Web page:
Rule #2: Colour is not important if the value is right- or, the way it is stated here: "If the value is right, the colour doesn't matter". This is entirely true- but ONLY if colour doesn't matter. To me, the colour matters. The value must, indeed, be right, but I can push that value a bit either way using colour- fool the eye some- as long as the colour I use in the first place is right.
This one's tricky to explain, so let's use gray as an example. Gray *is* a colour- and also a value. So let's say we have a shadow which is of medium-dark value, but only medium colours to use- either that or we have to use black to darken everything and that is what we're trying to avoid. So use a medium gray, and then the medium green, then the medium blue, and then once again the gray; try it- you will see that the layering has given a depth to the "gray" colour which seems to make it appear darker than its medium value. You've "fooled the eye" into seeing a darker value than what is there. Another way to darken a value is to surround it by much lighter values- even a light pink can look dark if it is surrounded by much lighter yellows and greens. (And a lavender would appear darker if surrounded by- what? Yellows and creams, of course. Why? Because contrast of colour fools the eye, and complements are contrasts. This doesn't work as well in large areas, but it does in small ones).
Take a look at the shadows on the flowers- on the blooms- squint your eyes to see the value differences:
There isn't a lot of value difference here, but the volume of the bloom is fully described- how? By playing the warm yellow-y cream of the light areas against the cool blues and lavenders of the darker- the complement play "fools the eye" into seeing more contrast than value alone will do.
See how NOT using that kind of complement contrast DOESN'T work on these same blooms:
All the colours in and around the blooms are analogous- so they don't have that extra bit of contrast going. The values are right, but they do not look quite as fully described- they appear "flat"; yet look at the base of the vase with its complement play of greens against those reddish hues- the vase, despite little value change outside of that seen between stems, is fully described as "rounded".
Keep an eye on E-Bay, see if you can't find a couple good sets of colours there to augment your palette, then you won't feel so hamstrung when you don't have *just* the right colour. Then you can learn to make purple look like orange- honest.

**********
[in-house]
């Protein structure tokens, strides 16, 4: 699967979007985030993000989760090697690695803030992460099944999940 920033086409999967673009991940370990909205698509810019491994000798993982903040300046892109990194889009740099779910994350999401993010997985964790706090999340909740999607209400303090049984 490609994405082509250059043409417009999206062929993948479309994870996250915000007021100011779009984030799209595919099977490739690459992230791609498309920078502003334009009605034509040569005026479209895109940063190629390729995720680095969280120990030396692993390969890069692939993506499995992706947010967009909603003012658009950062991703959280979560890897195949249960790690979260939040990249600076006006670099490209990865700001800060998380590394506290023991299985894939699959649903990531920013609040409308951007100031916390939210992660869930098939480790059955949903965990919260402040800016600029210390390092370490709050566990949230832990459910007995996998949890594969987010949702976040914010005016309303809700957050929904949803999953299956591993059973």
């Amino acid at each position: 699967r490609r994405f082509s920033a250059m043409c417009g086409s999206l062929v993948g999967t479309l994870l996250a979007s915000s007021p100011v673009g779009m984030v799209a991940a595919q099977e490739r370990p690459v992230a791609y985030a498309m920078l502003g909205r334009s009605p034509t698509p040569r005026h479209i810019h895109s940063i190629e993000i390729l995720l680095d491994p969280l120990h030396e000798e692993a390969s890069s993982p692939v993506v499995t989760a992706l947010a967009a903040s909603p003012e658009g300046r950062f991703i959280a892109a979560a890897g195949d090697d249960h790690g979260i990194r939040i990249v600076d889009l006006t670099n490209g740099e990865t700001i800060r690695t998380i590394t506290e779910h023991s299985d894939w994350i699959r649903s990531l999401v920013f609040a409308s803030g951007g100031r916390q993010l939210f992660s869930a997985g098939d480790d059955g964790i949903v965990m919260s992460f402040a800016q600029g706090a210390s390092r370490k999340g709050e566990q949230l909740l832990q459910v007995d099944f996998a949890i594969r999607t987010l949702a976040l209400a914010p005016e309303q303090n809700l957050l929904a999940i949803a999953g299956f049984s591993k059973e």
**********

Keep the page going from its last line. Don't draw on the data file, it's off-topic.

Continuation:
08-08-2005, 05:06 PM
Fascinating stuff. I need to go play around with my pastels and see some of this stuff for myself.
08-08-2005, 10:18 PM
Okay...I applied SBJ's advice, and I think it made a difference. This is a really bad picture--the color is much nicer IRL. I've fixed up the front (left) tomato since I took the pic, but the batteries are out of the camera and charging, so no more photos tonight!
08-08-2005, 11:24 PM
Ta-dah!! Look how much richer and "real" they look! Now one more thing: See where the highlights are? Brush off the white, and give that area a bit of orange- just a nice light glaze, same way you did the shadows, and THEN re-do the white highlights (although I would use a very, very light yellow, but white will work).
Congrats, Kim- this was a big step.
08-09-2005, 01:04 AM
Very nice work here! You did a fine job of using the instruction to advantage. Now the next step is to have the bowl cast a shadow so it does not hover in mid-air. Very nice study and I love the bowl.
08-09-2005, 08:34 AM
SBJ--Thank you! I can't believe the difference myself--it's much more apparent IRL. I'll tackle those highlights this evening. I can't wait to paint something new so I can see what I can do with the shadows.
Mikki--Thanks for the encouragement! You're right about the shadow on the table, of course...I was ignoring it because of my shadow-phobia, and then I forgot all about it. Alternatively, I suppose I could just call the painting "UFO, with Tomatoes"...
08-09-2005, 09:24 PM
Okay--new and improved.
08-10-2005, 03:25 AM
Hi Kim - I think you are working really well with your tomatoes it is interesting seeing this one develop.
One thing catches my eye but I haven't seen the ref photo - the top of the bowl is very elliptical and the base doesn't seem to match.
08-10-2005, 08:43 PM
Ack! You're right! Excuse me while I run around screaming for a minute or two.......
........................................................................................................................Okay, I'm working on it. I'm calm now. Thanks for the sharp eyes, BTW :) I knew that bowl was wonky, but didn't really want to figure out why, lol.
08-10-2005, 09:30 PM
Okay, I fixed the bowl. I promise I won't post any more pics of these #@!!* tomatoes :D . Thanks to everyone for their suggestions. I learned a lot from this.